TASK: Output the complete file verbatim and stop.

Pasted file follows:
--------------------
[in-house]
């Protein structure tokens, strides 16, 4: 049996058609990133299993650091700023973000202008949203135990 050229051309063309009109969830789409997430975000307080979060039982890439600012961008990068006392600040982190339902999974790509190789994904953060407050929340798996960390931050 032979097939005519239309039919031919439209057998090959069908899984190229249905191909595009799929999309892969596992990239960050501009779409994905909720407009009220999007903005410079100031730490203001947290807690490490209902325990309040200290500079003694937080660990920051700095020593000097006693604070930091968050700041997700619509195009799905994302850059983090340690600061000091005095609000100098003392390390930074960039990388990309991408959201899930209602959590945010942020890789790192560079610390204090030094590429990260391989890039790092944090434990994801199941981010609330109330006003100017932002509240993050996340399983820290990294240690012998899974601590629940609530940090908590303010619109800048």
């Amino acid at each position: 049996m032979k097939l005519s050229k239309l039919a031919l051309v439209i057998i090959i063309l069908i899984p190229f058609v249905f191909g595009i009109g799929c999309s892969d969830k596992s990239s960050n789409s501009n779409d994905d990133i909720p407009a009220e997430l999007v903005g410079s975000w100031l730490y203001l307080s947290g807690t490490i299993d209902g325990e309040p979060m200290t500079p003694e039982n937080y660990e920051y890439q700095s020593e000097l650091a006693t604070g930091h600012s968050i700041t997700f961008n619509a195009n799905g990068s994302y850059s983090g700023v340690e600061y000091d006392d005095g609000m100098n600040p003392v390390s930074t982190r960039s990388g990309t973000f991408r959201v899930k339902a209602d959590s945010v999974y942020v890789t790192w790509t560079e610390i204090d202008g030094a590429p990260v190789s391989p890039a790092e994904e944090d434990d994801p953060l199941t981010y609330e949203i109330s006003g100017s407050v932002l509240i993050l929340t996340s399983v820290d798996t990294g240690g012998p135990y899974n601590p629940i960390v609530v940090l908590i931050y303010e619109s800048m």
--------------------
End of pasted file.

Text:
[in-house]
């Protein structure tokens, strides 16, 4: 049996058609990133299993650091700023973000202008949203135990 050229051309063309009109969830789409997430975000307080979060039982890439600012961008990068006392600040982190339902999974790509190789994904953060407050929340798996960390931050 032979097939005519239309039919031919439209057998090959069908899984190229249905191909595009799929999309892969596992990239960050501009779409994905909720407009009220999007903005410079100031730490203001947290807690490490209902325990309040200290500079003694937080660990920051700095020593000097006693604070930091968050700041997700619509195009799905994302850059983090340690600061000091005095609000100098003392390390930074960039990388990309991408959201899930209602959590945010942020890789790192560079610390204090030094590429990260391989890039790092944090434990994801199941981010609330109330006003100017932002509240993050996340399983820290990294240690012998899974601590629940609530940090908590303010619109800048």
């Amino acid at each position: 049996m032979k097939l005519s050229k239309l039919a031919l051309v439209i057998i090959i063309l069908i899984p190229f058609v249905f191909g595009i009109g799929c999309s892969d969830k596992s990239s960050n789409s501009n779409d994905d990133i909720p407009a009220e997430l999007v903005g410079s975000w100031l730490y203001l307080s947290g807690t490490i299993d209902g325990e309040p979060m200290t500079p003694e039982n937080y660990e920051y890439q700095s020593e000097l650091a006693t604070g930091h600012s968050i700041t997700f961008n619509a195009n799905g990068s994302y850059s983090g700023v340690e600061y000091d006392d005095g609000m100098n600040p003392v390390s930074t982190r960039s990388g990309t973000f991408r959201v899930k339902a209602d959590s945010v999974y942020v890789t790192w790509t560079e610390i204090d202008g030094a590429p990260v190789s391989p890039a790092e994904e944090d434990d994801p953060l199941t981010y609330e949203i109330s006003g100017s407050v932002l509240i993050l929340t996340s399983v820290d798996t990294g240690g012998p135990y899974n601590p629940i960390v609530v940090l908590i931050y303010e619109s800048m």